This article examines concurrence of self-reported love, trust, and dyadic quality experiences between partners in 293 male couples. Significant yet poor concurrence was observed for all three self-reported relationship measures, but varied by relationship characteristics. Using an actor-partner interdependence model (APIM), actor and partner characteristics were shown to be associated with self-reported relationship concerns, such as satisfaction and intimate partner violence. This knowledge is important in the development and delivery of couples-based health interventions, such as couples HIV testing and counselling, for interventions that respect the unique relationship dynamics of each couple are needed to effectively address dyadic health.
Studies on older lesbian, gay, bisexual and transgender (LGBT) adults in residential care point to their discrimination, invisibility and the taboo on LGBT lifestyles, and call for development of ‘gay-friendly’ care. Yet, the literature is short on how to create inclusive residential care for older LGBT people. We aim to acquire in-depth understanding of experiences and needs of LGBT older people concerning their inclusion and participation in care settings to contribute to development of inclusive and responsive care that structurally enhances visibility, ‘voice’ and wellbeing of LGBT residents. Responsive, multi-stakeholder research using interviews, participant observations and focus groups was conducted within three elderly care homes in the Netherlands. Thematic, interpretative analysis was performed. LGBT respondents reported social exclusion and the need to feel safe and at home and be yourself. Exclusive activities for LGBT people foster personal and relational empowerment. However, heterogenous activities seem crucial in dealing with stereotypical imaging, heteronormativity and an equality-as-sameness discourse that influenced culture and daily practice in the homes and negatively affected the position of LGBT older adults. For development of gay-friendly elderly care exclusionary social norms need to be addressed. Dialogical sharing of narratives can help to empower LGBT older adults and stimulate understanding and shared responsibility between LGBT and heterosexual older people, as well as professionals.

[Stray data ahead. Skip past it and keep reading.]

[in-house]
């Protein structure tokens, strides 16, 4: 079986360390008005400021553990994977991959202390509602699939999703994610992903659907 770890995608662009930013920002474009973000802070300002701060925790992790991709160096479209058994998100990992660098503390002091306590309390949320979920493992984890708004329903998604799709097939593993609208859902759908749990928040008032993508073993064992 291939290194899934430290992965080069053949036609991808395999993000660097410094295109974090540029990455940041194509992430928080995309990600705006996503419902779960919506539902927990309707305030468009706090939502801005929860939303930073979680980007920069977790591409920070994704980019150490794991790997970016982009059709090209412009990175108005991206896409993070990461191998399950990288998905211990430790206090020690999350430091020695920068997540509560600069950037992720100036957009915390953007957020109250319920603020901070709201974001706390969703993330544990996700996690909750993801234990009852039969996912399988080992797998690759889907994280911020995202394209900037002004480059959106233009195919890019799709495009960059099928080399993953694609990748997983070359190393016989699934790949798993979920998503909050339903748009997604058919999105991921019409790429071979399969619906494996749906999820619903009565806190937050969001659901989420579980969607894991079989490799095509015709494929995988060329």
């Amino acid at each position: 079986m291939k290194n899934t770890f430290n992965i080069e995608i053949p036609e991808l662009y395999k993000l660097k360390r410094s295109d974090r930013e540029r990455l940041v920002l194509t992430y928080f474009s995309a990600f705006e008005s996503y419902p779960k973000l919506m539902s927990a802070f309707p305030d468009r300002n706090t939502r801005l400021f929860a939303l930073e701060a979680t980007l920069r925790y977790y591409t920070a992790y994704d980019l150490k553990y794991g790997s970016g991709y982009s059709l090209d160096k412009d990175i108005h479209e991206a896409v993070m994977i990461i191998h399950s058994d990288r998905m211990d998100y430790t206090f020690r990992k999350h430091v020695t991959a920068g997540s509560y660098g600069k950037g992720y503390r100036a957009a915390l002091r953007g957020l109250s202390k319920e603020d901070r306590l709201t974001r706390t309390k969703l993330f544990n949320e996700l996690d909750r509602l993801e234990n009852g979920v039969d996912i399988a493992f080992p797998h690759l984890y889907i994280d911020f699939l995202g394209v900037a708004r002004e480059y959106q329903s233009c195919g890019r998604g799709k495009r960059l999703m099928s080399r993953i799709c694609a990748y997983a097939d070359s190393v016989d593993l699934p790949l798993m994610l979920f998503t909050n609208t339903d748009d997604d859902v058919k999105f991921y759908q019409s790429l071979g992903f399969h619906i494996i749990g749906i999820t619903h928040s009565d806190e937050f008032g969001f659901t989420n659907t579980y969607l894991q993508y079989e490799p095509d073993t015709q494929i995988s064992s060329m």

The African continent has struggled to accept its LGBTIQ population and queer individuals continue to struggle in pursuit of their rights. Similar refrains justifying widespread homophobia reverberate throughout the continent. This article analyses two case studies in Africa: Uganda and South Africa. Although each country treats the question of queer rights differently, arguably the treatment of the queer on a day to day basis is not dissimilar in each country. The article considers whether there is a mechanism for realizing queer rights in Africa, by appealing to the values and cultures that exist on the continent.
In the United States, informal elder care is principally the responsibility of younger relatives. Adult children perform the majority of elder care and non-relatives perform only 14 percent of care. Caregiving in the lesbian, gay, bisexual, and transgender, or LGBT, community follows a very different pattern that reflects the importance of “chosen family” in the lives of LGBT older adults. Instead of relying on relatives, LGBT older adults largely care for each other. Relatives provide only 11 percent of all elder care. This article explores the high level of caregiving by non-relatives in the LGBT community. It asks what motivates friends, neighbors, and community members to provide care for someone whom the law considers a legal stranger. It also asks what steps policy makers can take to facilitate and encourage this type of caregiving. Finally, it asks what lessons can be learned from LGBT older adults about the nature of both caregiving and community. As the aging population becomes more diverse, aging policies will have to become more inclusive to address the differing needs of various communities, including LGBT older adults. The potential lessons learned from the pattern of elder care in the LGBT community, however, extend far beyond a simple commitment to diversity.